Cross-border financial services provider STM Group has set aside £3.6m ($5m, €4.1m) for potential claims following the outcome of the Adams v Carey Pensions case.
In its annual report for the year ending 31 December 2020, the firm said there could be a group of claims featuring similar characteristics to the one Adams brought before the UK courts.
STM estimates that the value of these claims will be around £3.6m, which will be fully covered by its professional indemnity insurance (PII).
But, the Adams v Carey case is not over yet, as the company sought permission to appeal to the UK supreme court in April 2021.
STM said in the annual report: “The group recognises that the UK Sipp industry is becoming more litigious over non-performing assets. Whilst the group does not provide financial or investment advice to its customers, and therefore believes it is not responsible for the performance of the investments, the group occasionally receives complaints in respect to these matters as well as others relating to general services provided.
“Each complaint is dealt with on its merits and remains a contingent liability until an outflow of economic benefits is probable and the quantum can be reliably estimated. Following the court of appeal judgment on 1 April 2021, the group has considered the potential impact this might have on the outcome of other claims made by Sipp members in respect of non-performing assets.
“Whilst the final outcome of Adams’ case is not yet known, consideration has to be given as to whether such provisions can reliably be estimated as to the potential financial obligation which could arise in the future.
“Furthermore, it is also recognised that the ruling made in Adams’ case was fact specific and included the exercise of discretion on the part of the court of appeal, and which was exercised in the context of those facts. The court of appeal has also not determined the appropriate relief payable to Adams.
“It is therefore difficult to assess the exact obligation that could arise on other claims based on this one case. An estimate has been arrived at by considering a cohort of claims which may be deemed to have similar characteristics to Adams’ claim. The value of this estimate, which has been reflected within trade and other payables, is £3.6m. This is covered by professional indemnity insurance and thus has also been reflected within trade and other receivables.”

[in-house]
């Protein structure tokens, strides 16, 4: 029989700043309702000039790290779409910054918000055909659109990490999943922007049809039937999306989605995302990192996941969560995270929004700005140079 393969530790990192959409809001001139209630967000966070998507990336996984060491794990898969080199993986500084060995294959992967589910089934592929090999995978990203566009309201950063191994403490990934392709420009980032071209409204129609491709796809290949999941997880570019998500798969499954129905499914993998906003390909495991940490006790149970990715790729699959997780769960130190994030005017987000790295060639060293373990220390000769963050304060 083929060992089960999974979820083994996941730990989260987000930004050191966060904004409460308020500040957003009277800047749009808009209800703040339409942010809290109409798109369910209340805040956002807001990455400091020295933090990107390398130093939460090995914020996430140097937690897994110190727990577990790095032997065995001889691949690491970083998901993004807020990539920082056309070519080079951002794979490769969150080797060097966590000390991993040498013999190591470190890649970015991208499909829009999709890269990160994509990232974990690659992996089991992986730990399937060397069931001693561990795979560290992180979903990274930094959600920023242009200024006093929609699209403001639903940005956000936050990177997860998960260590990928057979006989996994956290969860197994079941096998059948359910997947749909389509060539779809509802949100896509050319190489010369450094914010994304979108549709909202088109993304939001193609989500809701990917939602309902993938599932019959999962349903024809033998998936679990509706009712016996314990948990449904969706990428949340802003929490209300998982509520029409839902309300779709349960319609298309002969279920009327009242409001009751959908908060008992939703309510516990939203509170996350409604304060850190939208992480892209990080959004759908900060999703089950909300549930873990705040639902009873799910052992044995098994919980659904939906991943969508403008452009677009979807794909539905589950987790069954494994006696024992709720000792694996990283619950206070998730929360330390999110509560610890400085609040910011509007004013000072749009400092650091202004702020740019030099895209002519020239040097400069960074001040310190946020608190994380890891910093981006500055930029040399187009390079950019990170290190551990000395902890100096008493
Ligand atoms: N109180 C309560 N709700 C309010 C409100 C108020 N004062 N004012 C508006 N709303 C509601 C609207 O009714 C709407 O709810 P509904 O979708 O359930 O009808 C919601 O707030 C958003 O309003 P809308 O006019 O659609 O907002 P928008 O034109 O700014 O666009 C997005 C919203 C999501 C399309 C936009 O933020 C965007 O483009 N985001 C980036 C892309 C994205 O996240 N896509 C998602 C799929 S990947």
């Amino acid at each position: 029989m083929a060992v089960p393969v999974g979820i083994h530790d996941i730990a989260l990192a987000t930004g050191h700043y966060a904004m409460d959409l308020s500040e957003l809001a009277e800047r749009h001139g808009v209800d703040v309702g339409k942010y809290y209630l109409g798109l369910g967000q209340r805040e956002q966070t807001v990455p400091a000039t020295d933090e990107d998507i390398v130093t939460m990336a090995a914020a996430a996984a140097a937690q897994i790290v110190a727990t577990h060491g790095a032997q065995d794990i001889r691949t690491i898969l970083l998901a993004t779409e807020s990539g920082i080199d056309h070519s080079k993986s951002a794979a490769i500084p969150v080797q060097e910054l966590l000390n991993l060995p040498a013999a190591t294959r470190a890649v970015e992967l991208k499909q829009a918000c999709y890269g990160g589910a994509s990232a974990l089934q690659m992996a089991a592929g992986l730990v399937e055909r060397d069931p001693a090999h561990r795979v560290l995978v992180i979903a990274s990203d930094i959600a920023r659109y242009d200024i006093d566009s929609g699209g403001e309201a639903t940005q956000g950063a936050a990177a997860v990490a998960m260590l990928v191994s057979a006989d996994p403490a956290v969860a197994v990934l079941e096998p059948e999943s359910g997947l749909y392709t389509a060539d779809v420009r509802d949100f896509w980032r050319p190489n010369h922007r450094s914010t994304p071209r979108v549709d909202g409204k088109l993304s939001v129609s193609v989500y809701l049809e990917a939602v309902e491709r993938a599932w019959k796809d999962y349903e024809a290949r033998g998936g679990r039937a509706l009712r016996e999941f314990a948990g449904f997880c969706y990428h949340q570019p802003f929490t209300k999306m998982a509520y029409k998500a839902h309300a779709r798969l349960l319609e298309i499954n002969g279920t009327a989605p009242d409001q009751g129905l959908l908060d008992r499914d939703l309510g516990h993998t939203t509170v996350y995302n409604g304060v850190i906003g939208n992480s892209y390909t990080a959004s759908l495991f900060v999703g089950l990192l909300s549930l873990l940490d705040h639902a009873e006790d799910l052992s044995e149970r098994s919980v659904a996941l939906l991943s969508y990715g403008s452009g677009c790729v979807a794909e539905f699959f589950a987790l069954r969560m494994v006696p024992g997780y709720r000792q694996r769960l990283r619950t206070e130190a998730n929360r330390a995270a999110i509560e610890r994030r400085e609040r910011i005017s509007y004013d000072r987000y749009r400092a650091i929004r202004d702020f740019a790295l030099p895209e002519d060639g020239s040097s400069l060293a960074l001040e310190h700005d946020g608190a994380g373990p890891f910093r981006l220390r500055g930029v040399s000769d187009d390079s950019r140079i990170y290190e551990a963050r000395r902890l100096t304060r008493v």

But STM is also looking beyond the Carey legal case as the firm said it will be looking at acquisitions as a channel for future growth.
Alan Kentish, chief executive of STM Group, said: “Whilst the year has had challenges, we have achieved a great deal in progressing our three-year transformation and growth strategy. We see 2021 being a year where a number of strategic initiatives come to fruition that will build on efficiencies within the business.
“There is an energy and focus for the remainder of 2021 in building some key partnerships that will help drive new business volumes. Additionally, our acquisition pipeline is active and expected to be a pillar of our future growth.
“The recent judgment in the Carey v Adams case will have implications across the whole of the financial services industry who have dealings on an execution-only basis. This was a historical claim and the Options management team will continue to drive the business forward as they have done since being part of the STM team.”